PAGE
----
The Government wants to make electric vehicles cheaper and more accessible. Its Clean Vehicles bill, currently before parliament, would also make high-emitting vehicles more expensive if passed. But is it enough?  Re: Journalist Baz Macdonald explores New Zealand’s car culture and whether it’ll stop us meeting climate goals.

“You need to move, or I’ll run you over,” a middle-aged man screams out his car window.

14-year-old Oliver* yells back: “If you run me over, that's not gonna end well for you or me.”

The two are in a stand-off at the entrance to a busy beach car park in South Dunedin.

It’s 9am on a Sunday morning and Oliver has been here for hours turning away all petrol and diesel vehicles. Only the electric or hybrid ones get in.

He’s strung danger tape between two signs demanding an end to burning fossil fuels in cars, blocking off the entrance. 

It’s the second time Oliver has done this protest in a month. He estimates he’s turned away around 160 cars that morning. He hopes a disruption to people’s beach recreation will remind them of the need to transition our vehicles away from fossil fuels.

Most just give him confused looks and drive away, while others engage him in conversation about his cause. One man offered him “a large sum of money” to leave.

The Dunedin Esplanade near where Oliver’s protest took place

But many others respond with anger - rolling their eyes, saying “Ugh! Another of these kids”. Or winding down the window and screaming “burn the fossil fuels”. 

Now, staring down a revving car with a male driver, Oliver is facing his biggest challenge yet. 

It drives straight at him. “[It’s] not quite full speed, but still decently fast,” Oliver tells Re:.

He stands his ground until the car is nearly on him. Then realising the driver isn’t slowing down, Oliver gets out of the way.

The car, now in the car park, turns around and speeds off the way it came.

“I have a feeling he didn't want to park his car at all,” Oliver says. 

“He was just there to get angry.”

Fighting for the future

Oliver holds these carpark protests because he has real concerns for his future. 

This beach in South Dunedin is one of New Zealand’s most vulnerable areas to the effects of climate change. 

Behind it is a basin where 10,000 people live, work and go to school, including Oliver.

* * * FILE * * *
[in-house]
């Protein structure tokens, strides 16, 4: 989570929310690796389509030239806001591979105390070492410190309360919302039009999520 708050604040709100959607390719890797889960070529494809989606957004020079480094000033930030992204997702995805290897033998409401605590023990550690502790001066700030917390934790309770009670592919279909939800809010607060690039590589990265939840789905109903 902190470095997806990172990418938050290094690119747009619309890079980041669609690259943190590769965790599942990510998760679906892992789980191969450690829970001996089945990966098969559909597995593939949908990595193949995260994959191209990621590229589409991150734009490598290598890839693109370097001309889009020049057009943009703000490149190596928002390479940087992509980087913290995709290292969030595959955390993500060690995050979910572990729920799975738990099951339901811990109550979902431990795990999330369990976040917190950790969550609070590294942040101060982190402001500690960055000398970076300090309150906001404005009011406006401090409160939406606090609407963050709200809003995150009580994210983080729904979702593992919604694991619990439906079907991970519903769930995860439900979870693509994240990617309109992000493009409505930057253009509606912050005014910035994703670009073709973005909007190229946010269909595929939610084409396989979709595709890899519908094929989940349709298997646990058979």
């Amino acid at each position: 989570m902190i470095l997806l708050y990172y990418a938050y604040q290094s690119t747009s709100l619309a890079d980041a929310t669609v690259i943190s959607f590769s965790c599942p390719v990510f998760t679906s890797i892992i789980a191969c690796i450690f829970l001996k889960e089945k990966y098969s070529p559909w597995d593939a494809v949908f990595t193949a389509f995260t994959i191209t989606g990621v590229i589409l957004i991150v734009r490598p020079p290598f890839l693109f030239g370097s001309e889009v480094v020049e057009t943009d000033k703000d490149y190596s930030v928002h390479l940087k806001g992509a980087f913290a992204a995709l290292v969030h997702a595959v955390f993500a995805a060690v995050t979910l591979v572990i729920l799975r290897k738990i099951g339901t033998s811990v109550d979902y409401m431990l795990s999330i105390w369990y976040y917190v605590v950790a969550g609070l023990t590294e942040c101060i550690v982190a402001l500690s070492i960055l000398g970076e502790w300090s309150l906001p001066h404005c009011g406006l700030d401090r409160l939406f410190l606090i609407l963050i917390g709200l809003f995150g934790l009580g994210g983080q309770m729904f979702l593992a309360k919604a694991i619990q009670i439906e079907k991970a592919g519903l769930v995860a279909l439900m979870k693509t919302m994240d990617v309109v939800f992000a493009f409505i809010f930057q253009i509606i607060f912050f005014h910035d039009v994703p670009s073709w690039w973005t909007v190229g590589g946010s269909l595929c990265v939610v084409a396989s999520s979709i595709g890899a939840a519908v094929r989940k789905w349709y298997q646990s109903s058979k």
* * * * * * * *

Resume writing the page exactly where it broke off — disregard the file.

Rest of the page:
Although that basin is on the shoreline, it is actually below sea level and is only protected from the ocean by the dunes surrounding it - the dunes Oliver is protesting in front of.

His entire life, Oliver’s world has always been one bad storm away from being flooded. And as sea levels rise, the likelihood of that flood only gets higher and higher.

The St Clair beach in South Dunedin, with the basin behind

That’s what motivates the 14-year-old to dedicate his Sunday mornings to asking his community to think differently about their cars.

But what motivates people to yell, sneer, and run their cars at people like Oliver?

Are we really that attached to our cars? And if so, will that stand in the way of us meeting our climate goals? 

The Kiwi car culture

Car culture is deeply ingrained in New Zealand society and infrastructure.

At the 2018 census, nearly 60 percent of New Zealand households had two or more cars.

In August 2021, Waka Kotahi The New Zealand Transport Agency data showed there were more than 4.4 million passenger vehicles in New Zealand - cars, utes, vans, and SUVs. That’s 843 vehicles for every 1000 people in the country. 

Per capita, this puts us in the top five vehicle-owning countries in the world. 

In fact, if you exclude small tourist nations like Monaco and San Marino, per capita, we may be the largest vehicle owning nation in the world. 

Dr Mohsen Mohammadzadeh is the director of the Urban Planning Programme at the University of Auckland. He says the way we have built our country is so private-vehicle focussed that our relationship with cars has evolved beyond a means of transport, and into a form of identity.